This paper aims to examine Bangladesh's overall economy with special focus on strengths, weaknesses, opportunities, threats (SWOT) analysis. The research has found that Bangladesh is going to encounter series of economic hurdles in near future. Over the last few decades, Bangladesh has been following a development path that was blazed by the fast growing Asian economies with export led growth fuelling higher living standards and falling poverty. Despite this, it is not too difficult to posit that Bangladesh today has more in common with the laggards in Asia.
Slow growth, rising inequality, and a deprived countryside deny the vast majority of the Bangladeshi people the opportunity to enjoy happier, healthier, and more prosperous lives. A SWOT analysis of Bangladesh Economy has uncovered its overall strength, weakness, opportunity and threat in terms of its current position in world economy. Despite some strengths and opportunities, Bangladesh has lots of weaknesses and threats that could seriously undermine nation's development process at any time. For moving forward, Bangladesh needs to identify the opportunities and the key weaknesses that the country faces and adopt appropriate measures.
Although one of the world's poorest and most densely populated countries, Bangladesh has made major strides to meet the food needs of its increasing population, through increased domestic production augmented by imports. The land is devoted mainly to rice and jute cultivation, although wheat production has increased in recent years; the country is largely self-sufficient in rice production.
Nonetheless, an estimated 10% to 15% of the population faces serious nutritional risk. Bangladesh's predominantly agricultural economy depends heavily on an erratic monsoonal cycle, with periodic flooding and drought. Although improving, infrastructure to support transportation, communications, and power supply is poorly developed. Bangladesh is limited in its reserves of coal and oil, and its industrial base is weak. The country's main endowments include its vast human resource base, rich agricultural land, relatively abundant water, and substantial reserves of natural gas.
Since independence in 1971, Bangladesh has received more than $30 billion in grant aid and loan commitments from foreign donors, about $15 billion of which has been disbursed. Major donors include the World Bank, the Asian Development Bank, the UN Development Program, the United States, Japan, Saudi Arabia, and west European countries. Bangladesh historically has run a large trade deficit, financed largely through aid receipts and remittances from workers overseas. Foreign reserves dropped markedly in 2001 but stabilized in the $3 to $4 billion range (or about 3 months' import cover).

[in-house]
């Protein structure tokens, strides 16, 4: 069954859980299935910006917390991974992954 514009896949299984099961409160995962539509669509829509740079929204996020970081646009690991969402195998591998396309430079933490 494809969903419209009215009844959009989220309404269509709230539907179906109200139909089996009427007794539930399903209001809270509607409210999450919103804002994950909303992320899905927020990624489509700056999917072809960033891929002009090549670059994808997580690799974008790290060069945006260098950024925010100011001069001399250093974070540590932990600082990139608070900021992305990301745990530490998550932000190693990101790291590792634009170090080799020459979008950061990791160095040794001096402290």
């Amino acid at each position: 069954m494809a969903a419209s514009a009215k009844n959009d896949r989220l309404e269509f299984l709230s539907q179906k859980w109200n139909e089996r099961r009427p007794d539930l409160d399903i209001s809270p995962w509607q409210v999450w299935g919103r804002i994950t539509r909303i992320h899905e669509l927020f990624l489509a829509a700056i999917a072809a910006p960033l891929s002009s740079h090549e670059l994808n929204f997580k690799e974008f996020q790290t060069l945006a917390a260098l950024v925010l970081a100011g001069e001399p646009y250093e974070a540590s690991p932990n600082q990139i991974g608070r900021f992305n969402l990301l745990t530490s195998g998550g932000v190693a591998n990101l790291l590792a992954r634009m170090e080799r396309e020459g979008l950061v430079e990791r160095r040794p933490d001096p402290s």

In January 2007, reserves stood at $3.74 billion, and they increased to $5. 39 billion by January 2008, according to the Bank of Bangladesh, the central bank. Bangladesh’s resilient economy has so far weathered the global economic crisis, growing some 5. 9% in FY 2009. Exports dipped slightly, but the decrease was modest compared to other developing nations. Remittances from overseas workers remain strong, though growth in remittances could slow following an apparent slowdown in the numbers of Bangladesh workers going abroad. The United States is Bangladesh’s third-largest export market, and trade between the two nations reached $4. 2 billion in 2009.
The economy is predicted to grow near 6% in 2010. 2 Moves toward a Market Economy Following the violent events of 1971 during the fight for independence, Bangladesh–with the help of large infusions of donor relief and development aid–slowly began to turn its attention to developing new industrial capacity and rehabilitating its economy. The static economic model adopted by its early leadership, however–including the nationalization of much of the industrial sector–resulted in inefficiency and economic stagnation.
Beginning in late 1975, the government gradually gave greater scope to private sector participation in the economy, a pattern that has continued. A few state-owned enterprises have been privatized, but many, including major portions of the banking and jute sectors, remain under government control. Population growth, inefficiency in the public sector, resistance to developing the country's richest natural resources, and limited capital have all continued to restrict economic growth.
In the mid-1980s, there were encouraging, if halting, signs of progress. Economic policies aimed at encouraging private enterprise and investment, denationalizing public industries, reinstating budgetary discipline, and liberalizing the import regime were accelerated. From 1991 to 1993, the government successfully followed an enhanced structural adjustment facility (ESAF) with the International Monetary Fund (IMF) but failed to follow through on reforms in large part because of preoccupation with the government's domestic political troubles.
In the late 1990s the government's economic policies became more entrenched, and some of the early gains were lost, which was highlighted by a precipitous drop in foreign direct investment in 2000 and 2001. In June 2003 the IMF approved 3-year, $490-million plan as part of the Poverty Reduction and Growth Facility (PRGF) for Bangladesh that aimed to support the government's economic reform program up to 2006. Seventy million dollars was made available immediately. In the same vein the World Bank approved $536 million in interest-free loans.